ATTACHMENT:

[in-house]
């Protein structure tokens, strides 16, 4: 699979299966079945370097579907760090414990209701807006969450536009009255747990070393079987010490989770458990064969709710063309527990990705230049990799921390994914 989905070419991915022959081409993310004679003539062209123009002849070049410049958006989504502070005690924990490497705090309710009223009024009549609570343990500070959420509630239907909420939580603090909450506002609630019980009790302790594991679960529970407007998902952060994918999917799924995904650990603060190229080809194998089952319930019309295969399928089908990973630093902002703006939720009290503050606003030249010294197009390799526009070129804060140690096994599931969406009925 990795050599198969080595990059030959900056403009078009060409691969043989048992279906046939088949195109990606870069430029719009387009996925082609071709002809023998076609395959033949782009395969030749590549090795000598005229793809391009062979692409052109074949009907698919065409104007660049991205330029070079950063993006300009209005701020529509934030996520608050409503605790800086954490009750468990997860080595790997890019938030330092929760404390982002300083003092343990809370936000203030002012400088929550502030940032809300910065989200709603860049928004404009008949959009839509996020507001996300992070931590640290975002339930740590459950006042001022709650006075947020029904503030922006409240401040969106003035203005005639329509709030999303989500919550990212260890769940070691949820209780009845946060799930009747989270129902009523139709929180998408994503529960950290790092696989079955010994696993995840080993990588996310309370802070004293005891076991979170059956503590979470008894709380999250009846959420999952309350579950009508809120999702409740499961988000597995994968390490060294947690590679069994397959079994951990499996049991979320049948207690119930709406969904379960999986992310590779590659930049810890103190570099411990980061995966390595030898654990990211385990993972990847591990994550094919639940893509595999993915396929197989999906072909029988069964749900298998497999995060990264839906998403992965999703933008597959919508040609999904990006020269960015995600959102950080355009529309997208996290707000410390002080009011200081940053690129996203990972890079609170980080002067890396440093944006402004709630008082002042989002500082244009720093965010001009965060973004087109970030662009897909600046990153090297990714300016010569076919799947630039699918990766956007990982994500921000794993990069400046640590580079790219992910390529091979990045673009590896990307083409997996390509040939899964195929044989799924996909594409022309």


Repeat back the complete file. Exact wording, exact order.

[in-house]
């Protein structure tokens, strides 16, 4: 699979299966079945370097579907760090414990209701807006969450536009009255747990070393079987010490989770458990064969709710063309527990990705230049990799921390994914 989905070419991915022959081409993310004679003539062209123009002849070049410049958006989504502070005690924990490497705090309710009223009024009549609570343990500070959420509630239907909420939580603090909450506002609630019980009790302790594991679960529970407007998902952060994918999917799924995904650990603060190229080809194998089952319930019309295969399928089908990973630093902002703006939720009290503050606003030249010294197009390799526009070129804060140690096994599931969406009925 990795050599198969080595990059030959900056403009078009060409691969043989048992279906046939088949195109990606870069430029719009387009996925082609071709002809023998076609395959033949782009395969030749590549090795000598005229793809391009062979692409052109074949009907698919065409104007660049991205330029070079950063993006300009209005701020529509934030996520608050409503605790800086954490009750468990997860080595790997890019938030330092929760404390982002300083003092343990809370936000203030002012400088929550502030940032809300910065989200709603860049928004404009008949959009839509996020507001996300992070931590640290975002339930740590459950006042001022709650006075947020029904503030922006409240401040969106003035203005005639329509709030999303989500919550990212260890769940070691949820209780009845946060799930009747989270129902009523139709929180998408994503529960950290790092696989079955010994696993995840080993990588996310309370802070004293005891076991979170059956503590979470008894709380999250009846959420999952309350579950009508809120999702409740499961988000597995994968390490060294947690590679069994397959079994951990499996049991979320049948207690119930709406969904379960999986992310590779590659930049810890103190570099411990980061995966390595030898654990990211385990993972990847591990994550094919639940893509595999993915396929197989999906072909029988069964749900298998497999995060990264839906998403992965999703933008597959919508040609999904990006020269960015995600959102950080355009529309997208996290707000410390002080009011200081940053690129996203990972890079609170980080002067890396440093944006402004709630008082002042989002500082244009720093965010001009965060973004087109970030662009897909600046990153090297990714300016010569076919799947630039699918990766956007990982994500921000794993990069400046640590580079790219992910390529091979990045673009590896990307083409997996390509040939899964195929044989799924996909594409022309």